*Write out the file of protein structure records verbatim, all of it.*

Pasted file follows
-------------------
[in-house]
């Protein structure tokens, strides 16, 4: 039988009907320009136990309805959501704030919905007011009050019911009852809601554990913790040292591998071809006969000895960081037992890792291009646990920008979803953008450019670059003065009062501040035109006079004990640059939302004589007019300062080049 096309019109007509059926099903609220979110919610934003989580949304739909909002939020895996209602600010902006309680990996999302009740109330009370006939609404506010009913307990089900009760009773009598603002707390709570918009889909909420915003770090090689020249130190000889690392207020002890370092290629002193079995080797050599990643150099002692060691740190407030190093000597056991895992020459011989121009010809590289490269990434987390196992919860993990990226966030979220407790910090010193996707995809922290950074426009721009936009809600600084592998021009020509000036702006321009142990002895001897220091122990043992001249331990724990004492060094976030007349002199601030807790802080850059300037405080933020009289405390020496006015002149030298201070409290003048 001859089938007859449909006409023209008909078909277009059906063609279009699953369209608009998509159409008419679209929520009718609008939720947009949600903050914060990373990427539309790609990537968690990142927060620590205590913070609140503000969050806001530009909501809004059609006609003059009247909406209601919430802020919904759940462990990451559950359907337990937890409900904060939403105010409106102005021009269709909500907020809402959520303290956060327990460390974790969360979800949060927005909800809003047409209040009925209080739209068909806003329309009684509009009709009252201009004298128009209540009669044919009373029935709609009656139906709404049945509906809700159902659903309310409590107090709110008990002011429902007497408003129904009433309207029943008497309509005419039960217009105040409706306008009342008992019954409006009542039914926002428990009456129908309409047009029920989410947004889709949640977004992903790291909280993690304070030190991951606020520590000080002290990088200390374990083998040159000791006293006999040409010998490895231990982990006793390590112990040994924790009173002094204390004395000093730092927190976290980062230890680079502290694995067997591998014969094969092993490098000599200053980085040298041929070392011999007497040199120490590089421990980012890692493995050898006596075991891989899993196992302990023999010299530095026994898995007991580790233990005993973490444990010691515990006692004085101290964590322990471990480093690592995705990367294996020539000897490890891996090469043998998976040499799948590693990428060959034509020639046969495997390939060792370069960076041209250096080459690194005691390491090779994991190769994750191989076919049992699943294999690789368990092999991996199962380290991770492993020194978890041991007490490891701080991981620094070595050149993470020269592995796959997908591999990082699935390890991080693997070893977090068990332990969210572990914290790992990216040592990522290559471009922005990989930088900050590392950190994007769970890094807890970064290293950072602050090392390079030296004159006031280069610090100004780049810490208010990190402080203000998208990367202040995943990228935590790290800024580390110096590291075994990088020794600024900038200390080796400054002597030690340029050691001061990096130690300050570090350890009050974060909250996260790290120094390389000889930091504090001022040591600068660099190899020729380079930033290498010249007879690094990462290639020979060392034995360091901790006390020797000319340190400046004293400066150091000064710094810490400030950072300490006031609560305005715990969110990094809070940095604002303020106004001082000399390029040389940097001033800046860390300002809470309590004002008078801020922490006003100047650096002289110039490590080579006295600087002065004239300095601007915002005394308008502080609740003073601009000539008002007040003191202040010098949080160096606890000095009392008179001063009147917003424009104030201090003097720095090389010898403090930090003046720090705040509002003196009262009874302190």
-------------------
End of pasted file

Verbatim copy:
[in-house]
């Protein structure tokens, strides 16, 4: 039988009907320009136990309805959501704030919905007011009050019911009852809601554990913790040292591998071809006969000895960081037992890792291009646990920008979803953008450019670059003065009062501040035109006079004990640059939302004589007019300062080049 096309019109007509059926099903609220979110919610934003989580949304739909909002939020895996209602600010902006309680990996999302009740109330009370006939609404506010009913307990089900009760009773009598603002707390709570918009889909909420915003770090090689020249130190000889690392207020002890370092290629002193079995080797050599990643150099002692060691740190407030190093000597056991895992020459011989121009010809590289490269990434987390196992919860993990990226966030979220407790910090010193996707995809922290950074426009721009936009809600600084592998021009020509000036702006321009142990002895001897220091122990043992001249331990724990004492060094976030007349002199601030807790802080850059300037405080933020009289405390020496006015002149030298201070409290003048 001859089938007859449909006409023209008909078909277009059906063609279009699953369209608009998509159409008419679209929520009718609008939720947009949600903050914060990373990427539309790609990537968690990142927060620590205590913070609140503000969050806001530009909501809004059609006609003059009247909406209601919430802020919904759940462990990451559950359907337990937890409900904060939403105010409106102005021009269709909500907020809402959520303290956060327990460390974790969360979800949060927005909800809003047409209040009925209080739209068909806003329309009684509009009709009252201009004298128009209540009669044919009373029935709609009656139906709404049945509906809700159902659903309310409590107090709110008990002011429902007497408003129904009433309207029943008497309509005419039960217009105040409706306008009342008992019954409006009542039914926002428990009456129908309409047009029920989410947004889709949640977004992903790291909280993690304070030190991951606020520590000080002290990088200390374990083998040159000791006293006999040409010998490895231990982990006793390590112990040994924790009173002094204390004395000093730092927190976290980062230890680079502290694995067997591998014969094969092993490098000599200053980085040298041929070392011999007497040199120490590089421990980012890692493995050898006596075991891989899993196992302990023999010299530095026994898995007991580790233990005993973490444990010691515990006692004085101290964590322990471990480093690592995705990367294996020539000897490890891996090469043998998976040499799948590693990428060959034509020639046969495997390939060792370069960076041209250096080459690194005691390491090779994991190769994750191989076919049992699943294999690789368990092999991996199962380290991770492993020194978890041991007490490891701080991981620094070595050149993470020269592995796959997908591999990082699935390890991080693997070893977090068990332990969210572990914290790992990216040592990522290559471009922005990989930088900050590392950190994007769970890094807890970064290293950072602050090392390079030296004159006031280069610090100004780049810490208010990190402080203000998208990367202040995943990228935590790290800024580390110096590291075994990088020794600024900038200390080796400054002597030690340029050691001061990096130690300050570090350890009050974060909250996260790290120094390389000889930091504090001022040591600068660099190899020729380079930033290498010249007879690094990462290639020979060392034995360091901790006390020797000319340190400046004293400066150091000064710094810490400030950072300490006031609560305005715990969110990094809070940095604002303020106004001082000399390029040389940097001033800046860390300002809470309590004002008078801020922490006003100047650096002289110039490590080579006295600087002065004239300095601007915002005394308008502080609740003073601009000539008002007040003191202040010098949080160096606890000095009392008179001063009147917003424009104030201090003097720095090389010898403090930090003046720090705040509002003196009262009874302190």